At YKos, this morning’s Libby Trial Panel was a special treat, much like last year’s Plame Panel that Jane organized. Today’s panel was chaired by Jeralyn Merritt and included our Christy and the inimitable Marcy (emptywheel) as well as Sheldon (Shelly) Snook. Snook is the Federal District Court media coordinator who made all the media arrangements that allowed the bloggers to cover the Libby trial. And of course, in the audience to add their own behind the scenes stories were Jane, who led and organized Firedoglakes’s live-blogging effort, Pachacutec (who blogged jury selection) and egregious (who was in court helping behind the scenes). The large audience, many of whom came to Firedoglake because of the Plame story, were kept enthralled by the stories. and cheered the panelists when introduced and when they were done. This is what many of us came for.
We got special insights from Jeralyn for the defense tactics, Christy for the prosecution, and Marcy for the experience of blogging the trial in real time These three pioneers of the new journalism related stories about encounters with the trial lawyers — Wells didn’t do his best crying act — and the Libby partisans — Mrs. Libby apparently has mesmerizing hair — as well as the clashes of attorney styles and ego.
Christy and Marcy also focused on the relationship with members of the mainstream media, and what it was like to win recognition and grudging respect from the reporters who came to understand that their future was sitting next to them, filing in the background they didn’t know, explaining the relevance of arguments they couldn’t quite follow because they hadn’t done the homework the bloggers had done. The bloggers had read the filings and cross checked them against known facts (like the book Marcy wrote).
It must have been a nervous moment for some old-line reporters, watching this group of unknown bloggers who they previously thought of only as DFH, high on snark, and then watch them beat the pants off the dozens of regular reporters. What must they have thought as they realized here was a group of highly intelligent, incredibly well informed and diligent Americans digging into every detail, reading the pleadings, doing their jobs in ways they no longer understood. Who were these people, blogging the trial not just with Q&A summaries but instant analysis, context, meaning, and commentatry filled with insights and relevance — and a picture.
And I suspect the reporters had a sense that these irreverent bloggers were on to them. As Marcy noted today, the bloggers knew what none in the MSM every admitted, that the Libby trial was just as much about the media’s complicity and its seduction by the favors of privileged access as it was the lies and obstruction of Scooter Libby and Dick Cheney. And when the verdict came down, it was not just Libby who was found guilty, but some of the best known media personalities as well.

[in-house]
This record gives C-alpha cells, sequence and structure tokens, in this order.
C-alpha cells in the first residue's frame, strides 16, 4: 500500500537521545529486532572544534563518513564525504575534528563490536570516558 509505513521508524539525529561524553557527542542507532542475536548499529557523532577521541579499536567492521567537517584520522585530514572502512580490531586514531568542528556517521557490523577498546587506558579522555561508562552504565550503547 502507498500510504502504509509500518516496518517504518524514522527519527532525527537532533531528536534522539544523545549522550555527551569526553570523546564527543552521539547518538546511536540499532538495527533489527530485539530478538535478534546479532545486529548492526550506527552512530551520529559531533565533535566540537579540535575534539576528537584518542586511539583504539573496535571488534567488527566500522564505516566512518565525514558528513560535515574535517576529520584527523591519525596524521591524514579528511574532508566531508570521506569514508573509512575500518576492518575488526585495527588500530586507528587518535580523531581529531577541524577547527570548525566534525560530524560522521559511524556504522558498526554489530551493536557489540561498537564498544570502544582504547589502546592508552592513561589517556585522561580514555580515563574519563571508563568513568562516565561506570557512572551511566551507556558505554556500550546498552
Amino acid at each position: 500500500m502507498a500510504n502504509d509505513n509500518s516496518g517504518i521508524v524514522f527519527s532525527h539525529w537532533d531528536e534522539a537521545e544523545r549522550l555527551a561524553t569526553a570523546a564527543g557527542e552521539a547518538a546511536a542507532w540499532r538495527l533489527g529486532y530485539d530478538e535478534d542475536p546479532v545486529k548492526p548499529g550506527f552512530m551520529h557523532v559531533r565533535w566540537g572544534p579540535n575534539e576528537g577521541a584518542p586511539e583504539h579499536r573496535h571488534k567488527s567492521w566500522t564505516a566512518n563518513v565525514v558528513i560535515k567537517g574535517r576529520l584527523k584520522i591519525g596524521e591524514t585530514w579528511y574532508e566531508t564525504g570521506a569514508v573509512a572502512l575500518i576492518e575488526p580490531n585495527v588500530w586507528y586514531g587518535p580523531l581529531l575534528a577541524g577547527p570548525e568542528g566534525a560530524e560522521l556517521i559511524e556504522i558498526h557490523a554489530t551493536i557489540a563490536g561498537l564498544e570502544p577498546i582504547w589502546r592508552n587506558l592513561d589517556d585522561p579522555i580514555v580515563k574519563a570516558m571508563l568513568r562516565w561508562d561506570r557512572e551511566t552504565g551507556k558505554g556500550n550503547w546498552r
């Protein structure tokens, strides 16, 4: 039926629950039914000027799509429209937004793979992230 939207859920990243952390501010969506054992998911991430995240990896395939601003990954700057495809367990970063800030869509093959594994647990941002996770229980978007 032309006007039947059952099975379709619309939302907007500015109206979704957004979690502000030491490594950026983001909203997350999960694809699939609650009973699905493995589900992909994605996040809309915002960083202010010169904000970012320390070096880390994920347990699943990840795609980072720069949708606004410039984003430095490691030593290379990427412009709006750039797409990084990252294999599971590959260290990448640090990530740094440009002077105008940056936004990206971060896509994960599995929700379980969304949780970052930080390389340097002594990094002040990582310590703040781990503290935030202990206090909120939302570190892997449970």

I’m a stong believer that people matter, that individuals can make a huge difference, and this incomparable team of dedicated, brlliant bloggers confirmed that for me. But if you have any doubts, consider the impact of Shelly Snook, an attorney and media coordinator for Judge Walton’s District Court.
It was Shelly Snook, working with Judge Walton, who worked out the unprecedented arrangements that brought this blogging Trojan Horse within the walls, only to find it filled with Jane and Pach, Christy and Jeralyn, and Marcy, who then swarmed into the courtroom and the media center and out across the toobz. It was Snook and Walton who made sure these bloggers were there and had everything they needed to do their jobs. Snook seems like a total professional, a straight shooter, and a guy who would simply explain, as he did today, that he was just doing his job. But I think it was more than that, because you could tell this man understands what his efforts allowed and what these bloggers accomplished.
If Shelly Snook had been someone else, anyone else, live blogging of the Libby trial might never have happened, or might have been severely limited by typical bureaucratic rules that would have handicapped the effort. But the opposite happened, and Shelly and his Judge are a large part of the reason. On today’s panel, Sheldon Snook played it absolutely straight, as one might expect from an unbiased professional, an honest officer of the court. But he must have known that this was not an ordinary trial, and that it required more than ordinary media coverage. And by choosing to do his job the way he did, he made sure that this special coverage happened.
So far, the Libby trial is the only moment of legal accountability we’ve had (or may ever have) regarding the lies that misled a nation and took it to war. That part of the system worked. George Bush commuted Libby’s sentence but he cannot erase the trial and the fact that millions of Americans now know much more about what this White House did, thanks to a small group of people who knew this was important.
I saw a panel of fine Americans today, people who just did their jobs as citizens, and it made all the difference.